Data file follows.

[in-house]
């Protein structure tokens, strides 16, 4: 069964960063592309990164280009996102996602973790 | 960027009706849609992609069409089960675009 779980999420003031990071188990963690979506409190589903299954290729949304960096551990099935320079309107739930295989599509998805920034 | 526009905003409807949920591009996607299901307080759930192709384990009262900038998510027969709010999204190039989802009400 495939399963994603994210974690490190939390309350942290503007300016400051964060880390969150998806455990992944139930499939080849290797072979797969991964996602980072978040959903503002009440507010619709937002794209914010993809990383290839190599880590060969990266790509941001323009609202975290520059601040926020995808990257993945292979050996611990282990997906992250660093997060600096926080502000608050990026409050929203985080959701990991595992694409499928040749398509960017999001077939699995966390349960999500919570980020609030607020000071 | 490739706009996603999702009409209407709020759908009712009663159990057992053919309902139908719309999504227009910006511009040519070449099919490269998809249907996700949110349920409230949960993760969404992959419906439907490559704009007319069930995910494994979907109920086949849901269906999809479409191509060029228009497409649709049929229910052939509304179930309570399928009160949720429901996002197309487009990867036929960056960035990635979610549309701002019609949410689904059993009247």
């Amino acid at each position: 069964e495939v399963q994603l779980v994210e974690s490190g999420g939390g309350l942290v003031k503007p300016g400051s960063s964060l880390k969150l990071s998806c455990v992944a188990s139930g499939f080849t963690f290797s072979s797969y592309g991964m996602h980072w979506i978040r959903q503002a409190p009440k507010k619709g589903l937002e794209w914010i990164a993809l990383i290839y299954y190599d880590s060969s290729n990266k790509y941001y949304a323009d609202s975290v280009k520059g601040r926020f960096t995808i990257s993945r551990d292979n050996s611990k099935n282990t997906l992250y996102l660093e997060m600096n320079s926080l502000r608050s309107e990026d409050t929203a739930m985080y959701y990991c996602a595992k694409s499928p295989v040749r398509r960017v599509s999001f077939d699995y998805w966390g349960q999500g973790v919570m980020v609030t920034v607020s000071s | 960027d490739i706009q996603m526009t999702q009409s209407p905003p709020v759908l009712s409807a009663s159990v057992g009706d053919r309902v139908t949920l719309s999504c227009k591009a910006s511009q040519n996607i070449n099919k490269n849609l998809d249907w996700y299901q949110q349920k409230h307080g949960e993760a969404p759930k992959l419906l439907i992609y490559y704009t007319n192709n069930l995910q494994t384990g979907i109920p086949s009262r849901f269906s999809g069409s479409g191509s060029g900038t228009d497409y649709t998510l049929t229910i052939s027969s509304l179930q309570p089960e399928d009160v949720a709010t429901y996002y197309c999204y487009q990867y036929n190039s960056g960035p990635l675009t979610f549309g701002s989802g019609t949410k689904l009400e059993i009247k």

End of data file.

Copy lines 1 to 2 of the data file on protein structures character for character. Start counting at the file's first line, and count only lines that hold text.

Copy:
[in-house]
């Protein structure tokens, strides 16, 4: 069964960063592309990164280009996102996602973790 | 960027009706849609992609069409089960675009 779980999420003031990071188990963690979506409190589903299954290729949304960096551990099935320079309107739930295989599509998805920034 | 526009905003409807949920591009996607299901307080759930192709384990009262900038998510027969709010999204190039989802009400 495939399963994603994210974690490190939390309350942290503007300016400051964060880390969150998806455990992944139930499939080849290797072979797969991964996602980072978040959903503002009440507010619709937002794209914010993809990383290839190599880590060969990266790509941001323009609202975290520059601040926020995808990257993945292979050996611990282990997906992250660093997060600096926080502000608050990026409050929203985080959701990991595992694409499928040749398509960017999001077939699995966390349960999500919570980020609030607020000071 | 490739706009996603999702009409209407709020759908009712009663159990057992053919309902139908719309999504227009910006511009040519070449099919490269998809249907996700949110349920409230949960993760969404992959419906439907490559704009007319069930995910494994979907109920086949849901269906999809479409191509060029228009497409649709049929229910052939509304179930309570399928009160949720429901996002197309487009990867036929960056960035990635979610549309701002019609949410689904059993009247």